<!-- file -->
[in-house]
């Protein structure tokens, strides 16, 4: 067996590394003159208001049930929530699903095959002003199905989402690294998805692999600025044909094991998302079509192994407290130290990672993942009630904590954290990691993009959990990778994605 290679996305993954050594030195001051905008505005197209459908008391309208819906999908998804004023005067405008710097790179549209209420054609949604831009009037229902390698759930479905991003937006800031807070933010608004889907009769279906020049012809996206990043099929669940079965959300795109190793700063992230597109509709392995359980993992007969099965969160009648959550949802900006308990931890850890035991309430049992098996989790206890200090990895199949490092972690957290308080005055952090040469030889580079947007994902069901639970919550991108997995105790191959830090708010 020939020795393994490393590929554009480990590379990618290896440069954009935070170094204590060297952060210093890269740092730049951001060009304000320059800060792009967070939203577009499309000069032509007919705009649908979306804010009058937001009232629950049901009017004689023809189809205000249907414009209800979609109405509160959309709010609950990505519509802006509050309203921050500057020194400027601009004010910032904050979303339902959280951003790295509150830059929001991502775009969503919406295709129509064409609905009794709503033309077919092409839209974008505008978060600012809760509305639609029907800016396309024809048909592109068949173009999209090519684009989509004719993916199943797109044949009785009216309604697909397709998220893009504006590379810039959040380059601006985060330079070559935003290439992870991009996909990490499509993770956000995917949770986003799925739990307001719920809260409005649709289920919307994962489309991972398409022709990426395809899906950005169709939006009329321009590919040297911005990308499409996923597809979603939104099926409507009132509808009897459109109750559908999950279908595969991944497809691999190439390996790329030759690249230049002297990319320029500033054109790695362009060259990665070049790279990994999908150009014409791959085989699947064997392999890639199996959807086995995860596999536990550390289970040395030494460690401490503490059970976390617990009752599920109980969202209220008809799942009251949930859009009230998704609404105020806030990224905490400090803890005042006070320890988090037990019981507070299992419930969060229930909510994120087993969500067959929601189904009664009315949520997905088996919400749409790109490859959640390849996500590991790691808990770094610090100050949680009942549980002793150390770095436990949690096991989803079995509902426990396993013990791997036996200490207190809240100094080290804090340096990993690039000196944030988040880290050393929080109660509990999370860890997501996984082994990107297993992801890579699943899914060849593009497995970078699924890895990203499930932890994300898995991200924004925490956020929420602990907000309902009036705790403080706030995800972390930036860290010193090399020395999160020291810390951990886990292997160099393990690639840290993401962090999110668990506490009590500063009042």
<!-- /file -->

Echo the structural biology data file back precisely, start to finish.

[in-house]
């Protein structure tokens, strides 16, 4: 067996590394003159208001049930929530699903095959002003199905989402690294998805692999600025044909094991998302079509192994407290130290990672993942009630904590954290990691993009959990990778994605 290679996305993954050594030195001051905008505005197209459908008391309208819906999908998804004023005067405008710097790179549209209420054609949604831009009037229902390698759930479905991003937006800031807070933010608004889907009769279906020049012809996206990043099929669940079965959300795109190793700063992230597109509709392995359980993992007969099965969160009648959550949802900006308990931890850890035991309430049992098996989790206890200090990895199949490092972690957290308080005055952090040469030889580079947007994902069901639970919550991108997995105790191959830090708010 020939020795393994490393590929554009480990590379990618290896440069954009935070170094204590060297952060210093890269740092730049951001060009304000320059800060792009967070939203577009499309000069032509007919705009649908979306804010009058937001009232629950049901009017004689023809189809205000249907414009209800979609109405509160959309709010609950990505519509802006509050309203921050500057020194400027601009004010910032904050979303339902959280951003790295509150830059929001991502775009969503919406295709129509064409609905009794709503033309077919092409839209974008505008978060600012809760509305639609029907800016396309024809048909592109068949173009999209090519684009989509004719993916199943797109044949009785009216309604697909397709998220893009504006590379810039959040380059601006985060330079070559935003290439992870991009996909990490499509993770956000995917949770986003799925739990307001719920809260409005649709289920919307994962489309991972398409022709990426395809899906950005169709939006009329321009590919040297911005990308499409996923597809979603939104099926409507009132509808009897459109109750559908999950279908595969991944497809691999190439390996790329030759690249230049002297990319320029500033054109790695362009060259990665070049790279990994999908150009014409791959085989699947064997392999890639199996959807086995995860596999536990550390289970040395030494460690401490503490059970976390617990009752599920109980969202209220008809799942009251949930859009009230998704609404105020806030990224905490400090803890005042006070320890988090037990019981507070299992419930969060229930909510994120087993969500067959929601189904009664009315949520997905088996919400749409790109490859959640390849996500590991790691808990770094610090100050949680009942549980002793150390770095436990949690096991989803079995509902426990396993013990791997036996200490207190809240100094080290804090340096990993690039000196944030988040880290050393929080109660509990999370860890997501996984082994990107297993992801890579699943899914060849593009497995970078699924890895990203499930932890994300898995991200924004925490956020929420602990907000309902009036705790403080706030995800972390930036860290010193090399020395999160020291810390951990886990292997160099393990690639840290993401962090999110668990506490009590500063009042």